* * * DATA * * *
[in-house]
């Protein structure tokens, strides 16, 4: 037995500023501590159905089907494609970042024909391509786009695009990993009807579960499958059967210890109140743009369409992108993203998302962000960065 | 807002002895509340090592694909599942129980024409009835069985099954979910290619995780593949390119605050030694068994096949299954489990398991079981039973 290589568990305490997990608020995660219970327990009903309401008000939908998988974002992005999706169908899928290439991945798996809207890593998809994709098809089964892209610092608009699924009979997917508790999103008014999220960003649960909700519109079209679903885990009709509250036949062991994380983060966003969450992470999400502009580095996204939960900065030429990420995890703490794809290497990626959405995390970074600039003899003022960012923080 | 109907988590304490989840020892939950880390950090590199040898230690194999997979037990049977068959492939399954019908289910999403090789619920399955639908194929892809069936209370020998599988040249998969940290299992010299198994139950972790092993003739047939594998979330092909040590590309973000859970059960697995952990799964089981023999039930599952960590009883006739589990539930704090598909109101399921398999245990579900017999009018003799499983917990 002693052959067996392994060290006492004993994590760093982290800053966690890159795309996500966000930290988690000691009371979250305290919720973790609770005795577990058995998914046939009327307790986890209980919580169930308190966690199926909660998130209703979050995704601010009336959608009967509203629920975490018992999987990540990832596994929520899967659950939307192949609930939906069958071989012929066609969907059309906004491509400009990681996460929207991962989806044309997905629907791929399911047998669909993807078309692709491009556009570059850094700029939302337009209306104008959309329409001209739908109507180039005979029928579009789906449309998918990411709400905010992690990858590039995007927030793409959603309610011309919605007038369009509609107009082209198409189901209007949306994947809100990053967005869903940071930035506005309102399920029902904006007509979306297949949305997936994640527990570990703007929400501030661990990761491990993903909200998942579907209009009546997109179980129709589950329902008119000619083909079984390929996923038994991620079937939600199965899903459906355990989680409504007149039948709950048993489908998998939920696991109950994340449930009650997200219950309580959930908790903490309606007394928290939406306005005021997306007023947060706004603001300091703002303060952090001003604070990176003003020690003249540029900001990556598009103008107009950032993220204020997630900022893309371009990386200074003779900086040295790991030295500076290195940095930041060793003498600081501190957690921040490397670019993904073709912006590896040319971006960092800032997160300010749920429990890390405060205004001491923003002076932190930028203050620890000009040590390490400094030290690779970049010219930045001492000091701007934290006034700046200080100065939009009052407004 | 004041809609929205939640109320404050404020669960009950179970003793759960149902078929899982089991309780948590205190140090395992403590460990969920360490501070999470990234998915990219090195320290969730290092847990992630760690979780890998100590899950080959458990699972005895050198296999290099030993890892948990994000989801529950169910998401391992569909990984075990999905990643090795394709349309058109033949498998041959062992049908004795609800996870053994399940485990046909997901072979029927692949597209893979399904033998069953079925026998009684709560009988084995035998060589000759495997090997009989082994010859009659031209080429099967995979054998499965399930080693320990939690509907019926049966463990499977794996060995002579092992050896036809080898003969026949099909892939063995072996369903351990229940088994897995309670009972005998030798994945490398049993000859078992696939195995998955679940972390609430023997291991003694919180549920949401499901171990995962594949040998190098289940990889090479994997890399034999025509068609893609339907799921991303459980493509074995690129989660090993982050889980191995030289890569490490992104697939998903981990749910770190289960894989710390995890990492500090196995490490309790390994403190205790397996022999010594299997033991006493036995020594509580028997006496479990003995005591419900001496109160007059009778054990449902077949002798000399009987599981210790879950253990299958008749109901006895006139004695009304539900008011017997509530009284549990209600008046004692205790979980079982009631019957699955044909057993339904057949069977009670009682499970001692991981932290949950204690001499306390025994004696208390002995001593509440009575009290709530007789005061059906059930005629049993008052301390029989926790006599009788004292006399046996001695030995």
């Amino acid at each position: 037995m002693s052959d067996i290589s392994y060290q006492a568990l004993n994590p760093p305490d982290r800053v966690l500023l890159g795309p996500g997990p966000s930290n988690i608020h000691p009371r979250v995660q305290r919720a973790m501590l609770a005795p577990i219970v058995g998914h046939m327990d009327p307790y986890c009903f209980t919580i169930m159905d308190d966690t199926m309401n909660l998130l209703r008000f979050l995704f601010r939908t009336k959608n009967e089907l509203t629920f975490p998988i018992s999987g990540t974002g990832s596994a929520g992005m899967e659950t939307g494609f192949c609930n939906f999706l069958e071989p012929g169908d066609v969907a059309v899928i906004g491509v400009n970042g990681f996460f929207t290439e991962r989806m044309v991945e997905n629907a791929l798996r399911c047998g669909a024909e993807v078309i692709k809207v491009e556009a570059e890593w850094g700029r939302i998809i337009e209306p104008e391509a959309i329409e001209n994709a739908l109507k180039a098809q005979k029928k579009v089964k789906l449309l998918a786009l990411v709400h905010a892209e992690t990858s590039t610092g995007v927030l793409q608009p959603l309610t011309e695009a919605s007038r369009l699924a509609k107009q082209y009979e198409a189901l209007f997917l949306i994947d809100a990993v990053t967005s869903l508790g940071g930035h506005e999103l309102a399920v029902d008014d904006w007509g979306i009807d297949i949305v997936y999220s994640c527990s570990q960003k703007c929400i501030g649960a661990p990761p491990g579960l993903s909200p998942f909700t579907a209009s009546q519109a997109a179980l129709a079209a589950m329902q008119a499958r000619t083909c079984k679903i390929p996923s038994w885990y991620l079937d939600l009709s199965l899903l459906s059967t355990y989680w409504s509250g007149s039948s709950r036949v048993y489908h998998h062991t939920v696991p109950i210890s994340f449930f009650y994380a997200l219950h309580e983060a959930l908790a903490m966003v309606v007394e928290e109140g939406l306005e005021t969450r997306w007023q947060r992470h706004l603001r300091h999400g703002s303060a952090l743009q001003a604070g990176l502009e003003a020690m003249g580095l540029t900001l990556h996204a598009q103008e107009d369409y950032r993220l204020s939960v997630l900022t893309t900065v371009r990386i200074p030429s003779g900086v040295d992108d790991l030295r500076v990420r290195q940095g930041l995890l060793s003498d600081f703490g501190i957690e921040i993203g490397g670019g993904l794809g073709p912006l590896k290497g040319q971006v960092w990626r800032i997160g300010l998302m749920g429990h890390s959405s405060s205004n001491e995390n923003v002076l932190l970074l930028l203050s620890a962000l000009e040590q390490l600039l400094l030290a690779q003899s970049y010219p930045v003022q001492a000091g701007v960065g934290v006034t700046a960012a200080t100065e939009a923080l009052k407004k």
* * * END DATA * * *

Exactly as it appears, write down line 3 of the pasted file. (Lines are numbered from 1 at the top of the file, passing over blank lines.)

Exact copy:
């Amino acid at each position: 037995m002693s052959d067996i290589s392994y060290q006492a568990l004993n994590p760093p305490d982290r800053v966690l500023l890159g795309p996500g997990p966000s930290n988690i608020h000691p009371r979250v995660q305290r919720a973790m501590l609770a005795p577990i219970v058995g998914h046939m327990d009327p307790y986890c009903f209980t919580i169930m159905d308190d966690t199926m309401n909660l998130l209703r008000f979050l995704f601010r939908t009336k959608n009967e089907l509203t629920f975490p998988i018992s999987g990540t974002g990832s596994a929520g992005m899967e659950t939307g494609f192949c609930n939906f999706l069958e071989p012929g169908d066609v969907a059309v899928i906004g491509v400009n970042g990681f996460f929207t290439e991962r989806m044309v991945e997905n629907a791929l798996r399911c047998g669909a024909e993807v078309i692709k809207v491009e556009a570059e890593w850094g700029r939302i998809i337009e209306p104008e391509a959309i329409e001209n994709a739908l109507k180039a098809q005979k029928k579009v089964k789906l449309l998918a786009l990411v709400h905010a892209e992690t990858s590039t610092g995007v927030l793409q608009p959603l309610t011309e695009a919605s007038r369009l699924a509609k107009q082209y009979e198409a189901l209007f997917l949306i994947d809100a990993v990053t967005s869903l508790g940071g930035h506005e999103l309102a399920v029902d008014d904006w007509g979306i009807d297949i949305v997936y999220s994640c527990s570990q960003k703007c929400i501030g649960a661990p990761p491990g579960l993903s909200p998942f909700t579907a209009s009546q519109a997109a179980l129709a079209a589950m329902q008119a499958r000619t083909c079984k679903i390929p996923s038994w885990y991620l079937d939600l009709s199965l899903l459906s059967t355990y989680w409504s509250g007149s039948s709950r036949v048993y489908h998998h062991t939920v696991p109950i210890s994340f449930f009650y994380a997200l219950h309580e983060a959930l908790a903490m966003v309606v007394e928290e109140g939406l306005e005021t969450r997306w007023q947060r992470h706004l603001r300091h999400g703002s303060a952090l743009q001003a604070g990176l502009e003003a020690m003249g580095l540029t900001l990556h996204a598009q103008e107009d369409y950032r993220l204020s939960v997630l900022t893309t900065v371009r990386i200074p030429s003779g900086v040295d992108d790991l030295r500076v990420r290195q940095g930041l995890l060793s003498d600081f703490g501190i957690e921040i993203g490397g670019g993904l794809g073709p912006l590896k290497g040319q971006v960092w990626r800032i997160g300010l998302m749920g429990h890390s959405s405060s205004n001491e995390n923003v002076l932190l970074l930028l203050s620890a962000l000009e040590q390490l600039l400094l030290a690779q003899s970049y010219p930045v003022q001492a000091g701007v960065g934290v006034t700046a960012a200080t100065e939009a923080l009052k407004k």